"We believe that approximately 6.5 million are reached with some level of assistance and that amount has increased very significantly since the beginning of the summer," the UN special representative for Somalia, James Swan, said Wednesday.
But, Swan added, "We are confronting a situation that for reasons of the continuing drought and an existing relatively fragile population... the risks remain severe."
Since January 2021, 1.1 million people in Somalia have left their homes in search of food and water, according to the United Nations.
The impoverished Horn of Africa nation is on the brink of a famine for the second time in just over a decade, with UN humanitarian chief Martin Griffiths stressing in September that time was running out to save lives.
The humanitarian response has intensified since then but some 7.8 million people or nearly half Somalia's population still need assistance, including 230,000 at serious risk of starvation, according to the UN.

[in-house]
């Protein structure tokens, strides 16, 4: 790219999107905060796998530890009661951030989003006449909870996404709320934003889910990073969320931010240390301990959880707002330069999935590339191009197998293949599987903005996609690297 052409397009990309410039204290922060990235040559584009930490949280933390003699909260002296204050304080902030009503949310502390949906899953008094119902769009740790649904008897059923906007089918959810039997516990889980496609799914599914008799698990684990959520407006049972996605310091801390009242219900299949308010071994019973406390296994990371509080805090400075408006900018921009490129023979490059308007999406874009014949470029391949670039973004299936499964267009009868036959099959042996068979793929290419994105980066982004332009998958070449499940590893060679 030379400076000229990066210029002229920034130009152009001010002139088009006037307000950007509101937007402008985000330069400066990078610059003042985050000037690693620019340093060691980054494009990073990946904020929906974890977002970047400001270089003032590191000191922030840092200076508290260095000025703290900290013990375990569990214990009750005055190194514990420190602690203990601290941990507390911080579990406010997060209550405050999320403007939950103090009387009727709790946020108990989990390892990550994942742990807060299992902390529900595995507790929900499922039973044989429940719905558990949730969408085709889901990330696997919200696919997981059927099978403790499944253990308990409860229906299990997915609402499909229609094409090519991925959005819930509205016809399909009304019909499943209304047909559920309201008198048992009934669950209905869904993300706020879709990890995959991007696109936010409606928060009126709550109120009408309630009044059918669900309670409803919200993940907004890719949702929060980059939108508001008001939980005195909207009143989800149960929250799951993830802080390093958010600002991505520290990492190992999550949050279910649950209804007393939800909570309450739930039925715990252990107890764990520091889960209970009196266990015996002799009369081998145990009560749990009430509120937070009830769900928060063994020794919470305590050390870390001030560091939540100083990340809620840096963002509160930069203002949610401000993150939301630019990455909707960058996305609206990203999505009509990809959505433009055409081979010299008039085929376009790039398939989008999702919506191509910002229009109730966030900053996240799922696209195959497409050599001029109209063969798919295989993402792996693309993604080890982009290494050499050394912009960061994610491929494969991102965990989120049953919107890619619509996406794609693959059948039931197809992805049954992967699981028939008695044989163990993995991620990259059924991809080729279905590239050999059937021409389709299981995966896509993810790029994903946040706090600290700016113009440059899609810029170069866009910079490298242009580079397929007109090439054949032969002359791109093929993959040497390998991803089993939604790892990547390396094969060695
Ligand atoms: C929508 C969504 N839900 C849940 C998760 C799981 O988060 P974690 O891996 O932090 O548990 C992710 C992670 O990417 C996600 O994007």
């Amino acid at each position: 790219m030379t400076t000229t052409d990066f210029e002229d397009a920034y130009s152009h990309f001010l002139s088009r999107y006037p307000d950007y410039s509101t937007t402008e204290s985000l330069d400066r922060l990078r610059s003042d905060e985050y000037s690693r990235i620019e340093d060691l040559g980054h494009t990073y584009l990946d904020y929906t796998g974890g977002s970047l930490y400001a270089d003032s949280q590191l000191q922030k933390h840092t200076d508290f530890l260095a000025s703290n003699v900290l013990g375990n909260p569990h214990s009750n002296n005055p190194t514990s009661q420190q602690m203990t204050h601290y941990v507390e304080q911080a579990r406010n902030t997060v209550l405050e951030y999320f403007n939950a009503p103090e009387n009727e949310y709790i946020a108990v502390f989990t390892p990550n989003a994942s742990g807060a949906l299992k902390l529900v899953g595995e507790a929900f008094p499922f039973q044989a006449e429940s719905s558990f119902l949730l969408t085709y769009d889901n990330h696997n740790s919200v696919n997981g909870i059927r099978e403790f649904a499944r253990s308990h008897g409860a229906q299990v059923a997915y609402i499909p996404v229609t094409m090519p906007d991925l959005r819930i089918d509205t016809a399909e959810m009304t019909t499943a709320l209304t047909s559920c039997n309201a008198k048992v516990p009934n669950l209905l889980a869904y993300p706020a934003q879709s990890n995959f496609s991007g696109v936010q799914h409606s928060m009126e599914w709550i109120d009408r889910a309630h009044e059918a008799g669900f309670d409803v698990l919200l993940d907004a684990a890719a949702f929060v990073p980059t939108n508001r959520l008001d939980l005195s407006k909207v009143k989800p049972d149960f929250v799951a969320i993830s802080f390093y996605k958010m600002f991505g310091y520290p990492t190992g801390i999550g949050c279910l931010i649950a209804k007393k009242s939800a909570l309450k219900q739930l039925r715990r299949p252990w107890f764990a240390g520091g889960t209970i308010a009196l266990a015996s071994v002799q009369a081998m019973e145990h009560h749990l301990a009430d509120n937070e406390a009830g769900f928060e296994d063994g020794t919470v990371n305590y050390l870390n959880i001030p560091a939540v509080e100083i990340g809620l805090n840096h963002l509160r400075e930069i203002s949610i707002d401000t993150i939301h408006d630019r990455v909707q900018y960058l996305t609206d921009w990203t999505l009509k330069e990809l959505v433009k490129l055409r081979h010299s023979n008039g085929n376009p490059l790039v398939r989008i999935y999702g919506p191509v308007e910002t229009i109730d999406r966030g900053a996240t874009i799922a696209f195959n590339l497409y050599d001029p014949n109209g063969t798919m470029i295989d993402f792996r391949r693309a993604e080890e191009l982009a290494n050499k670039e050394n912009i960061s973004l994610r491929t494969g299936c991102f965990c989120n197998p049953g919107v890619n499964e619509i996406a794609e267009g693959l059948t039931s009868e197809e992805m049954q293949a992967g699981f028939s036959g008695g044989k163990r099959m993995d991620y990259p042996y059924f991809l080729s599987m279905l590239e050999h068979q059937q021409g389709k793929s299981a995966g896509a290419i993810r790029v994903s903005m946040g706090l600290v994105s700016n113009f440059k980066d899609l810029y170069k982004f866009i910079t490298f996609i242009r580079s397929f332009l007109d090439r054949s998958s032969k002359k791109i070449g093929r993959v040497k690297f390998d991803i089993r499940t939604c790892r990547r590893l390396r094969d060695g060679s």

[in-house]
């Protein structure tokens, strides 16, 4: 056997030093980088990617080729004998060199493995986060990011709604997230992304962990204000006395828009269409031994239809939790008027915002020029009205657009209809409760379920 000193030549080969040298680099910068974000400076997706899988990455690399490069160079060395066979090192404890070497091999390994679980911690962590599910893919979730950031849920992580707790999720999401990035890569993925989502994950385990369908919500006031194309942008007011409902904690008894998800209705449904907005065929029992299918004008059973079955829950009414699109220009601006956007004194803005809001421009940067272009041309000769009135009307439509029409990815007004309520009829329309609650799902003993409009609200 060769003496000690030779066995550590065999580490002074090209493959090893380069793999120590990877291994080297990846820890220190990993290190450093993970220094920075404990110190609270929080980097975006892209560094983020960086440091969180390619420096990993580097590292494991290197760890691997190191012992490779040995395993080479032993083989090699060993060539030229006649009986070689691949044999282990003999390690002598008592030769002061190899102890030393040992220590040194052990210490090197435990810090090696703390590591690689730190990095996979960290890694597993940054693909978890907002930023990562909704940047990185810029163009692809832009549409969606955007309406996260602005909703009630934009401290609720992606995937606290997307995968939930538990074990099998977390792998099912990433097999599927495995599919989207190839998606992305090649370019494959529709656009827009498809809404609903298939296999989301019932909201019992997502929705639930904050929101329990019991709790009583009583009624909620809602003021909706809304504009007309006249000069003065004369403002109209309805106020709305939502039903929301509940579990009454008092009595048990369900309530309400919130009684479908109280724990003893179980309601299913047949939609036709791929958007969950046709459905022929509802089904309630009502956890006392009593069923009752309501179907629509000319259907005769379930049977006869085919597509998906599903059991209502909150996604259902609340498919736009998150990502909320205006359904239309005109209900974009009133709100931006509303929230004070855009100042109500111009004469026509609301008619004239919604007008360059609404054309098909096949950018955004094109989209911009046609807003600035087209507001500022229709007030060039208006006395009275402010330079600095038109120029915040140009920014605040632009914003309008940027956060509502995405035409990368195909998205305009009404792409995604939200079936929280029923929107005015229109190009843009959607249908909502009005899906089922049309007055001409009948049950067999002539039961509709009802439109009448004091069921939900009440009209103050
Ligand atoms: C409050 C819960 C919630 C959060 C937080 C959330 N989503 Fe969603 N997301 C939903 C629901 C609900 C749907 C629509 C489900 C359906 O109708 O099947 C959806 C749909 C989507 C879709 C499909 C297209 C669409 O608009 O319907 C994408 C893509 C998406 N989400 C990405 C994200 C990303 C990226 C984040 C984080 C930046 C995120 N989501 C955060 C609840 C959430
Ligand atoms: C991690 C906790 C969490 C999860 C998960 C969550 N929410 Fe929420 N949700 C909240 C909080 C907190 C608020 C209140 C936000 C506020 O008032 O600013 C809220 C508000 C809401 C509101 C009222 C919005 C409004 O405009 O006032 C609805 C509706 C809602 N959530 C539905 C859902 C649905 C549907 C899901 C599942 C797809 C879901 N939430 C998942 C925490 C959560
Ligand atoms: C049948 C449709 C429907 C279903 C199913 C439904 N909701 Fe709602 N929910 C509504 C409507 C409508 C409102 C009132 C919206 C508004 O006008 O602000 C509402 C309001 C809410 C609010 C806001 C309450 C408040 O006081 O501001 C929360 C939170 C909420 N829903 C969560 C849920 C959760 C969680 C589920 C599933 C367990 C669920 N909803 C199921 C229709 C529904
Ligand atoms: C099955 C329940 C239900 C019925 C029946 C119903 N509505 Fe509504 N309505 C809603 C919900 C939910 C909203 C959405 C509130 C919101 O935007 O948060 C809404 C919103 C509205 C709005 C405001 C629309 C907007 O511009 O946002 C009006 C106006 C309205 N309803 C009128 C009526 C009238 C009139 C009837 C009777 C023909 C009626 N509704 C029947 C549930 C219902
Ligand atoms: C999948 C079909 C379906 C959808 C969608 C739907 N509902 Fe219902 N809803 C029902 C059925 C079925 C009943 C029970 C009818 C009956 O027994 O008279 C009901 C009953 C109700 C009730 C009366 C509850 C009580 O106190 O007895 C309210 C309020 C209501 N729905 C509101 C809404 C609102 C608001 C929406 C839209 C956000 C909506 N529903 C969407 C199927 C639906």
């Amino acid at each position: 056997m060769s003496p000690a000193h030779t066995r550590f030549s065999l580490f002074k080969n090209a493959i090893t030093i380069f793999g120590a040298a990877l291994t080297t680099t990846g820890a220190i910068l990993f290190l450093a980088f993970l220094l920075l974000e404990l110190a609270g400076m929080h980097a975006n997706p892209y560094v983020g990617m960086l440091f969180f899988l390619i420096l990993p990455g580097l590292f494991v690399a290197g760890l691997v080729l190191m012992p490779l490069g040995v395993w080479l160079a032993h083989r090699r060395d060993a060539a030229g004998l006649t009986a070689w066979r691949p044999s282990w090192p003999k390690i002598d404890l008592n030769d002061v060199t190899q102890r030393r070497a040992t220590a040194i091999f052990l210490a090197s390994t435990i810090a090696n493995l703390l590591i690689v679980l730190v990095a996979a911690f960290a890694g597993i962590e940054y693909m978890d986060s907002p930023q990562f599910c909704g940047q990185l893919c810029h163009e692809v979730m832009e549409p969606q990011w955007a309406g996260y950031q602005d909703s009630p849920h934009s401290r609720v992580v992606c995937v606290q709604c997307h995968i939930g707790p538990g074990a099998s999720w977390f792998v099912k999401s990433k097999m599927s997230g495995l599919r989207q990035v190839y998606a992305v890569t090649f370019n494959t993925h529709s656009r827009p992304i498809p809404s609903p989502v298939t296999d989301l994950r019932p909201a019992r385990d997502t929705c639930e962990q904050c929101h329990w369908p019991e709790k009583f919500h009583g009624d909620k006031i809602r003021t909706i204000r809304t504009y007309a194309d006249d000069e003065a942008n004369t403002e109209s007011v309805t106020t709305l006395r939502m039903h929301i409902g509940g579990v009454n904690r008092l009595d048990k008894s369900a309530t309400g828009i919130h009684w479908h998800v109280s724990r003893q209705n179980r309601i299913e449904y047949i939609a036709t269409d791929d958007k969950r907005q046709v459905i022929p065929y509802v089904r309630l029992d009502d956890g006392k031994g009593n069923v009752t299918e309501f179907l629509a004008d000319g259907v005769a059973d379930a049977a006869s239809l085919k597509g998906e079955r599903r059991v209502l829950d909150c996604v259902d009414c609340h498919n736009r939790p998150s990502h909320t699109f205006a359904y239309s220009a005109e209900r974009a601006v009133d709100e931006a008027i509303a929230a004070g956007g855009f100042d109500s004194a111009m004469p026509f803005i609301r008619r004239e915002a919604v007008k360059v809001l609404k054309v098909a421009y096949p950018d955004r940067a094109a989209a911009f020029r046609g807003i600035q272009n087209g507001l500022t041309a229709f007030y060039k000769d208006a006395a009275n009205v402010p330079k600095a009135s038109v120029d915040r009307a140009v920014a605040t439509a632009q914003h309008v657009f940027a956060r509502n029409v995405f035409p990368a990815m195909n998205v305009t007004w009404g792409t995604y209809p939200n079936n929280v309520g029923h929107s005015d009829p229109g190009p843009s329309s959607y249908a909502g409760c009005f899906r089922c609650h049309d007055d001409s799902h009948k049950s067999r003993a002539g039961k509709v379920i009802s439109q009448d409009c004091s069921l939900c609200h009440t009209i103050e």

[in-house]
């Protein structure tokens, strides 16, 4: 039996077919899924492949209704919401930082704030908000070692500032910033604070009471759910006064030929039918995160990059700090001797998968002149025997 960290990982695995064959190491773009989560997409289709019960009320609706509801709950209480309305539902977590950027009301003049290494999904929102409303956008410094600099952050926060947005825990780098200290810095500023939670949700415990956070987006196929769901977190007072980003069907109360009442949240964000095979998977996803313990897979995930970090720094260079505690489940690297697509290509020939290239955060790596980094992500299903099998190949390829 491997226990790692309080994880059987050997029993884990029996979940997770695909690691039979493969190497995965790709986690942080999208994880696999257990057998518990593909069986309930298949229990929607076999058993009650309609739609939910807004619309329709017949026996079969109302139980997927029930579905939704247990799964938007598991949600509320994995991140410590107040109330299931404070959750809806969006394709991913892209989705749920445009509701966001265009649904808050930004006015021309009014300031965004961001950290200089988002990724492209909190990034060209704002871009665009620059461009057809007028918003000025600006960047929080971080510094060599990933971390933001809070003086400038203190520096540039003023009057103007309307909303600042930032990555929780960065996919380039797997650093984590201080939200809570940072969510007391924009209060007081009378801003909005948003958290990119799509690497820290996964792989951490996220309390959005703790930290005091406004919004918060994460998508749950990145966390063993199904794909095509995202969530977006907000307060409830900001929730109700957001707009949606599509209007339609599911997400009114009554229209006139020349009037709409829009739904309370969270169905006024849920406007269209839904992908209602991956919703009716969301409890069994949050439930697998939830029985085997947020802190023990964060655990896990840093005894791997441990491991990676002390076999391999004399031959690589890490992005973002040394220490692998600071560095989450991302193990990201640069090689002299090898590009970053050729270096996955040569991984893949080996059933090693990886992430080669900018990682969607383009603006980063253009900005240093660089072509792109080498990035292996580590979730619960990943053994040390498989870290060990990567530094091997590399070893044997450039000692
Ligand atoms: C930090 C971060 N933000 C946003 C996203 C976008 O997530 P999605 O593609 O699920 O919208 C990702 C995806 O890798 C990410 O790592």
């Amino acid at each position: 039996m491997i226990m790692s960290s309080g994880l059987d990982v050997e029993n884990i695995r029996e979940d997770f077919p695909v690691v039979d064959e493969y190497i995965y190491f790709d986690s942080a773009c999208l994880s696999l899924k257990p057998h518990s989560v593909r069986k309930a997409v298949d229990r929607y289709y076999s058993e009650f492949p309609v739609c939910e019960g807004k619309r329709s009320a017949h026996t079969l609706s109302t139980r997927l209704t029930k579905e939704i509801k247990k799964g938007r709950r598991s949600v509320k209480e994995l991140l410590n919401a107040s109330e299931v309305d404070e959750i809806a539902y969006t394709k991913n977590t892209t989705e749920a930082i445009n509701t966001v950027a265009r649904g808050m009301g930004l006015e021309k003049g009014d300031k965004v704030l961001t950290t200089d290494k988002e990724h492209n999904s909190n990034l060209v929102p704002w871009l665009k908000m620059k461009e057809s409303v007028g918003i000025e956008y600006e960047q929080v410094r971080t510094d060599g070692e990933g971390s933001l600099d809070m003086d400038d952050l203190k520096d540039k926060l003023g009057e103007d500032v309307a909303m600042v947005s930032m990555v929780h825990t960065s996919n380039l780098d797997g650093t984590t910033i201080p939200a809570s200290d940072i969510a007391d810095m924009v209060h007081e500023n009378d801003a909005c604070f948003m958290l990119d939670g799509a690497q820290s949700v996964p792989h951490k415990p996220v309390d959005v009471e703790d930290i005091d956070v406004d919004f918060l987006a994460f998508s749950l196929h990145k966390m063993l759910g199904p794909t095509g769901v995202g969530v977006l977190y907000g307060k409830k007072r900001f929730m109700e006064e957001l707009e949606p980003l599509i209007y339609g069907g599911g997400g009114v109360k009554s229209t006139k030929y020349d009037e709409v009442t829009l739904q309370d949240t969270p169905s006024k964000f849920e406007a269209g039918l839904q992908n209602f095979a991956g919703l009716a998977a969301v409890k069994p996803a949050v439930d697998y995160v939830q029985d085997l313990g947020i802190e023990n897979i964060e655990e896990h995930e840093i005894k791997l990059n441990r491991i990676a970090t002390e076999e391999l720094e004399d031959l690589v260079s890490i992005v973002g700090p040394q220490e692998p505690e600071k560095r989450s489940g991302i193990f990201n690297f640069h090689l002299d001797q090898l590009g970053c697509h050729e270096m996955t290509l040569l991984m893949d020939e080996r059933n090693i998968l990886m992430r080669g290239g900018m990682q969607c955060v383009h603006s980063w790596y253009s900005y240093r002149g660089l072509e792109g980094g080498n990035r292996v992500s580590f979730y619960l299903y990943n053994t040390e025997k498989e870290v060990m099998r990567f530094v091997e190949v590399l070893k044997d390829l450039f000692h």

UN High Commissioner for Refugees Filippo Grandi on Tuesday rallied international donors to keep their wallets open to fight the crisis.
But on Wednesday, the UN's World Food Programme (WFP) said only 46.7 percent of its $2.26 billion funding needs had been met.
"There are some hard to reach areas where we are, where we are going, also hard to reach populations -- minorities, displaced people, people with different abilities," said El-Khidir Daloum, WFP's country director in Somalia.
"The situation is dire."
The conflict-wracked nation is considered one of the most vulnerable to climate change but is particularly ill-equipped to cope with the crisis as it has for years battled a deadly Islamist insurgency.
Somalia was hit by a famine in 2011 which killed 260,000 people, more than half of them children under five.
In 2017, more than six million people in the country, more than half of them children, needed aid because of a prolonged drought across East Africa.
But early humanitarian action averted famine that year.